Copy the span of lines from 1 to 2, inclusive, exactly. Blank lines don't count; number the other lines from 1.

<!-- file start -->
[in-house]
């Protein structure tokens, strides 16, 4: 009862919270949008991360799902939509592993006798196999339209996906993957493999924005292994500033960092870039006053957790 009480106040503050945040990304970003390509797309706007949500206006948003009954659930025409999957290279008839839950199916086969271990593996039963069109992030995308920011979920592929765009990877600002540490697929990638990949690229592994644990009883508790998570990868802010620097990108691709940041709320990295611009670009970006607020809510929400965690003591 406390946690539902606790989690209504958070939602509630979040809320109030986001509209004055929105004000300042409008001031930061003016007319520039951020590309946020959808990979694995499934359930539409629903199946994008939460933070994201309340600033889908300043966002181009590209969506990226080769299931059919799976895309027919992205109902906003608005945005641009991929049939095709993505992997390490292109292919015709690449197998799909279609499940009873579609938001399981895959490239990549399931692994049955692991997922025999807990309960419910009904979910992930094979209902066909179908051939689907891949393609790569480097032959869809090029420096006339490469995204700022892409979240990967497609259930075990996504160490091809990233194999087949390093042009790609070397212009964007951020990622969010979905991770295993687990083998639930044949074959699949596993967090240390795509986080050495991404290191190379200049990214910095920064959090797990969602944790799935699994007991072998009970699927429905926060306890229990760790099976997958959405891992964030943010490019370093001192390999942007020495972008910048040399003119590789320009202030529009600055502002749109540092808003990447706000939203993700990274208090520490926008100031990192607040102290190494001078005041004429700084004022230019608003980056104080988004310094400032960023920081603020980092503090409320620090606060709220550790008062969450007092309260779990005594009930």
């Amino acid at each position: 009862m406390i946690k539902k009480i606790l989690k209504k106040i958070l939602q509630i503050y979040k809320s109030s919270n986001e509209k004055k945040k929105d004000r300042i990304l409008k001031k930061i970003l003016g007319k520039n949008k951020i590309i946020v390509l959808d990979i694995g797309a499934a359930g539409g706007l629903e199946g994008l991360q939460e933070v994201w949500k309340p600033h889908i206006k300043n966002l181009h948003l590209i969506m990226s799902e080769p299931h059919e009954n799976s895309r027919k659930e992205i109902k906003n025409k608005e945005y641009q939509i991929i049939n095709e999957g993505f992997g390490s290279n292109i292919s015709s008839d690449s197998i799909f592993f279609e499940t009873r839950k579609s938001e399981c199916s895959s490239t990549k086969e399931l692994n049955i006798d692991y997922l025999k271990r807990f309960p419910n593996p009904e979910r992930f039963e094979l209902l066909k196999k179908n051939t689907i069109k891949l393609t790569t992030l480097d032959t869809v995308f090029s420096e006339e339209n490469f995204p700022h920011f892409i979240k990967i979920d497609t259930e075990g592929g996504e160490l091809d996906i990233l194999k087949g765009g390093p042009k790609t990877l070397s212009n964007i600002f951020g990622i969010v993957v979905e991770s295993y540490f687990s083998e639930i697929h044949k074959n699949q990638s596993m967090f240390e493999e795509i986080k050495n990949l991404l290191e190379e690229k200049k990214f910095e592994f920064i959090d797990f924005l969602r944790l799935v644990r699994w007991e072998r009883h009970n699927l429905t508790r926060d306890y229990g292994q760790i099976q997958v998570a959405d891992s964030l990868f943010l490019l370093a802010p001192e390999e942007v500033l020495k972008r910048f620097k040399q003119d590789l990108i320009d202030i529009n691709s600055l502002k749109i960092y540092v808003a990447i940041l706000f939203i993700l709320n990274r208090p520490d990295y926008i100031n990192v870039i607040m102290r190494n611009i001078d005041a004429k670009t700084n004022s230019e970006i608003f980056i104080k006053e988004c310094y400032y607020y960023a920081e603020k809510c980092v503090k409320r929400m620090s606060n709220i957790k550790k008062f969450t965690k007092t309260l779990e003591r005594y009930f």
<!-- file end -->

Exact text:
[in-house]
């Protein structure tokens, strides 16, 4: 009862919270949008991360799902939509592993006798196999339209996906993957493999924005292994500033960092870039006053957790 009480106040503050945040990304970003390509797309706007949500206006948003009954659930025409999957290279008839839950199916086969271990593996039963069109992030995308920011979920592929765009990877600002540490697929990638990949690229592994644990009883508790998570990868802010620097990108691709940041709320990295611009670009970006607020809510929400965690003591 406390946690539902606790989690209504958070939602509630979040809320109030986001509209004055929105004000300042409008001031930061003016007319520039951020590309946020959808990979694995499934359930539409629903199946994008939460933070994201309340600033889908300043966002181009590209969506990226080769299931059919799976895309027919992205109902906003608005945005641009991929049939095709993505992997390490292109292919015709690449197998799909279609499940009873579609938001399981895959490239990549399931692994049955692991997922025999807990309960419910009904979910992930094979209902066909179908051939689907891949393609790569480097032959869809090029420096006339490469995204700022892409979240990967497609259930075990996504160490091809990233194999087949390093042009790609070397212009964007951020990622969010979905991770295993687990083998639930044949074959699949596993967090240390795509986080050495991404290191190379200049990214910095920064959090797990969602944790799935699994007991072998009970699927429905926060306890229990760790099976997958959405891992964030943010490019370093001192390999942007020495972008910048040399003119590789320009202030529009600055502002749109540092808003990447706000939203993700990274208090520490926008100031990192607040102290190494001078005041004429700084004022230019608003980056104080988004310094400032960023920081603020980092503090409320620090606060709220550790008062969450007092309260779990005594009930």